Background: Noninvasive ventilation (NIV) is the first-line treatment of adult patients with exacerbations of cystic fibrosis (CF). High-flow nasal oxygen therapy (HFNT) might benefit patients with hypoxemia and can reduce physiological dead space. We hypothesized that HFNT and NIV would similarly reduce work of breathing and improving breathing pattern in CF patients. Our objective was to compare the effects of HFNT versus NIV in terms of work of breathing, assessed noninvasively by the thickening fraction of the diaphragm (TFdi, measured with ultrasound), breathing pattern, transcutaneous CO (PtcCO), hemodynamics, dyspnea and comfort.

Methods: Adult CF patients who had been stabilized after requiring ventilatory support for a few days were enrolled and ventilated with HFNT and NIV for 30 min in crossover random order.

Results: Fifteen patients were enrolled. Compared to baseline, HFNT, but not NIV, reduced respiratory rate (by 3 breaths/min, p = 0.01) and minute ventilation (by 2 L/min, p = 0.01). Patients also took slightly larger tidal volumes with HFNT compared to NIV (p = 0.02). TFdi per breath was similar under the two techniques and did not change from baseline. MAP increased from baseline with NIV and compared to HFNT (p ≤ 0.01). Comfort was poorer with the application of both HFNT and NIV than baseline. No differences were found for heart rate, SpO, PtcCO or dyspnea.

Conclusions: In adult CF patients stabilized after indication for ventilatory support, HFNT and NIV have similar effects on diaphragmatic work per breath, but high-flow therapy confers additional physiological benefits by decreasing respiratory rate and minute ventilation.

Clinical Trial Registration: Ethics Committee of St. Michael's Hospital (REB #14-338) and clinicaltrial.gov (NCT02262871).
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http://dx.doi.org/10.1186/s13613-018-0432-4DOI Listing
http://www.ncbi.nlm.nih.gov/pmc/articles/PMC6125258PMC
September 2018

Expiratory Flow Limitation During Mechanical Ventilation.

Chest 2018 10 9;154(4):948-962. Epub 2018 Feb 9.

Interdepartmental Division of Critical Care Medicine, University of Toronto, Toronto, ON, Canada; Keenan Research Centre, Li Ka Shing Knowledge Institute, St. Michael's Hospital, Toronto, ON, Canada. Electronic address:

Expiratory flow limitation (EFL) is present when the flow cannot rise despite an increase in the expiratory driving pressure. The mechanisms of EFL are debated but are believed to be related to the collapsibility of small airways. In patients who are mechanically ventilated, EFL can exist during tidal ventilation, representing an extreme situation in which lung volume cannot decrease, regardless of the expiratory driving forces. It is a key factor for the generation of auto- or intrinsic positive end-expiratory pressure (PEEP) and requires specific management such as positioning and adjustment of external PEEP. EFL can be responsible for causing dyspnea and patient-ventilator dyssynchrony, and it is influenced by the fluid status of the patient. EFL frequently affects patients with COPD, obesity, and heart failure, as well as patients with ARDS, especially at low PEEP. EFL is, however, most often unrecognized in the clinical setting despite being associated with complications of mechanical ventilation and poor outcomes such as postoperative pulmonary complications, extubation failure, and possibly airway injury in ARDS. Therefore, prompt recognition might help the management of patients being mechanically ventilated who have EFL and could potentially influence outcome. EFL can be suspected by using different means, and this review summarizes the methods to specifically detect EFL during mechanical ventilation.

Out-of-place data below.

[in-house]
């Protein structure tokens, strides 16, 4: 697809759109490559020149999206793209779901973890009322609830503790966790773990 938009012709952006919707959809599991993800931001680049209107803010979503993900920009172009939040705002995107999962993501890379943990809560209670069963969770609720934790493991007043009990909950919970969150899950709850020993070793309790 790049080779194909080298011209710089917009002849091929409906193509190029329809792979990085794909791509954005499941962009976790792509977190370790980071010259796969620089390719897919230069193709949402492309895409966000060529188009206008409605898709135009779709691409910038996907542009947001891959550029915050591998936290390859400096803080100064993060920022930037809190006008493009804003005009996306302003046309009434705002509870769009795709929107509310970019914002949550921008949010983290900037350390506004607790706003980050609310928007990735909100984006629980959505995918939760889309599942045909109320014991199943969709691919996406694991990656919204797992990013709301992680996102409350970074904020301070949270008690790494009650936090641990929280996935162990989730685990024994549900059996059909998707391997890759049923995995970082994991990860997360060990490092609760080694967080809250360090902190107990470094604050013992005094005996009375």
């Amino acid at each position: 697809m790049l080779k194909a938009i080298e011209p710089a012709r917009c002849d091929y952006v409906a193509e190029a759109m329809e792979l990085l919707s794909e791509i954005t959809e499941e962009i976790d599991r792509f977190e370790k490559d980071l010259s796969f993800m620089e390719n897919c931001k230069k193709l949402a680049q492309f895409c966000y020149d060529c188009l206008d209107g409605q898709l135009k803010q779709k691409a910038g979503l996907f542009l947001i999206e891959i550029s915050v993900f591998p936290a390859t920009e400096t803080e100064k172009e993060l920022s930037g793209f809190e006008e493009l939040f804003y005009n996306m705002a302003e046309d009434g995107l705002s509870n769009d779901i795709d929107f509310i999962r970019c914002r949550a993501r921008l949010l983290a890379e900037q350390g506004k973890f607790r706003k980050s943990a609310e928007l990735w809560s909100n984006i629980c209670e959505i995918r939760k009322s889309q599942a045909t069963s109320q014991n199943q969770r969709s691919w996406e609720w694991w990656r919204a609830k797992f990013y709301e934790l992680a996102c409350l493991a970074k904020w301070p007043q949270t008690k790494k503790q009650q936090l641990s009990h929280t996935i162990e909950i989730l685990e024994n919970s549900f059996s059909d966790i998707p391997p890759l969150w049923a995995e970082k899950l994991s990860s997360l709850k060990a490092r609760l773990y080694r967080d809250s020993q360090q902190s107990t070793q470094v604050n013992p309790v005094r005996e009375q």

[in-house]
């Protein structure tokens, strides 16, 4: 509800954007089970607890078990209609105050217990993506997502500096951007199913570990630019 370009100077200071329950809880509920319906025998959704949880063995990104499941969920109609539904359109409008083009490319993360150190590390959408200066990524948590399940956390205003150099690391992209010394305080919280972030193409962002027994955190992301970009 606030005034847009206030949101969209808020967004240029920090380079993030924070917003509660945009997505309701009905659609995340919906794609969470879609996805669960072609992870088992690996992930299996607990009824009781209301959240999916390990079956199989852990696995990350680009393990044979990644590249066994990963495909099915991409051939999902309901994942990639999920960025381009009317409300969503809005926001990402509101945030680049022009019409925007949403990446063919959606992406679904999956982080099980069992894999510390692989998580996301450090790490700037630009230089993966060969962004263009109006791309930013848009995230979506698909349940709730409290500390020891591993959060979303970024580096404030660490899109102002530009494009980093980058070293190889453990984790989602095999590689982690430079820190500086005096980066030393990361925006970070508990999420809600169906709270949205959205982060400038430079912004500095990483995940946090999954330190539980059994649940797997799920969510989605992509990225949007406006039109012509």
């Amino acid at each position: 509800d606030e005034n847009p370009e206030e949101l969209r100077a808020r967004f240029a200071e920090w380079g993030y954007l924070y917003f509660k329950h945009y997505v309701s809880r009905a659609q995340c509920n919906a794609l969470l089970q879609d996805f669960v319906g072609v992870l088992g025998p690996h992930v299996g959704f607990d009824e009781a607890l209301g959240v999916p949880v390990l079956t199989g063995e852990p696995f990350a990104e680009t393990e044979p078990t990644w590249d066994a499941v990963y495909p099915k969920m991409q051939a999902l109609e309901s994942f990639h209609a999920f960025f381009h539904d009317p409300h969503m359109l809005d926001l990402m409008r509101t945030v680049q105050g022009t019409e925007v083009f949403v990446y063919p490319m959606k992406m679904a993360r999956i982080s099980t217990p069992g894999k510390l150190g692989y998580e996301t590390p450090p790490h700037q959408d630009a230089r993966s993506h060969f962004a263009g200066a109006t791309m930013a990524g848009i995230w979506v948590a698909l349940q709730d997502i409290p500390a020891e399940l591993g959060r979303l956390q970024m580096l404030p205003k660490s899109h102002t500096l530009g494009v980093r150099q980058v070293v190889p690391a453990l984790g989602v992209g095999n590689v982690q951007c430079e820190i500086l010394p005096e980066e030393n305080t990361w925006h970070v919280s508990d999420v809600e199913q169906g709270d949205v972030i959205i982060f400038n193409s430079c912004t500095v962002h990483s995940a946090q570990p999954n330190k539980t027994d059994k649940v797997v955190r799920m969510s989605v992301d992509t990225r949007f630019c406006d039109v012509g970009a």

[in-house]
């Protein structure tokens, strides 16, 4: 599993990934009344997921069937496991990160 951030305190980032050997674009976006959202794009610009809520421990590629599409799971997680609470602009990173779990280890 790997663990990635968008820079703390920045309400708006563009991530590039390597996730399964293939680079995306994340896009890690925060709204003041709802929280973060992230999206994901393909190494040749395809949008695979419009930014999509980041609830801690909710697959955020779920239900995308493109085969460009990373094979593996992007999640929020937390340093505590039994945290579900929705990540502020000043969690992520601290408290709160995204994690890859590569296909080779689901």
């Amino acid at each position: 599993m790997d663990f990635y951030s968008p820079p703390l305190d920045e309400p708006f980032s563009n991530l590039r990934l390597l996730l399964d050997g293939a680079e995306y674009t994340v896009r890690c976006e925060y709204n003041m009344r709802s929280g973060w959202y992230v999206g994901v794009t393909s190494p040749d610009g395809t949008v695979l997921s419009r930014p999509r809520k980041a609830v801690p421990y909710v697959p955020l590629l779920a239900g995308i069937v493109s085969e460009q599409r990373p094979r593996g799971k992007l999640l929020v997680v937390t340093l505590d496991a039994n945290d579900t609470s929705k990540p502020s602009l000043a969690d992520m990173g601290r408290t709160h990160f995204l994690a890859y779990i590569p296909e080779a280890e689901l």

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http://dx.doi.org/10.1016/j.chest.2018.01.046DOI Listing
October 2018

Cartoon versus traditional self-study handouts for medical students: CARTOON randomized controlled trial.

Med Teach 2017 Aug 24;39(8):836-843. Epub 2017 May 24.

e Medical Education Section, Faculty of Medicine Ramathibodi Hospital , Mahidol University , Bangkok , Thailand.

Objective: The objective of this study is to compare the effectiveness of a "cartoon-style" handout with a "traditional-style" handout in a self-study assignment for preclinical medical students.

Methods: Third-year medical students (n = 93) at the Faculty of Medicine Ramathibodi Hospital, Mahidol University, took a pre-learning assessment of their knowledge of intercostal chest drainage. They were then randomly allocated to receive either a "cartoon-style" or a "traditional-style" handout on the same topic. After studying these over a 2-week period, students completed a post-learning assessment and estimated their levels of reading completion.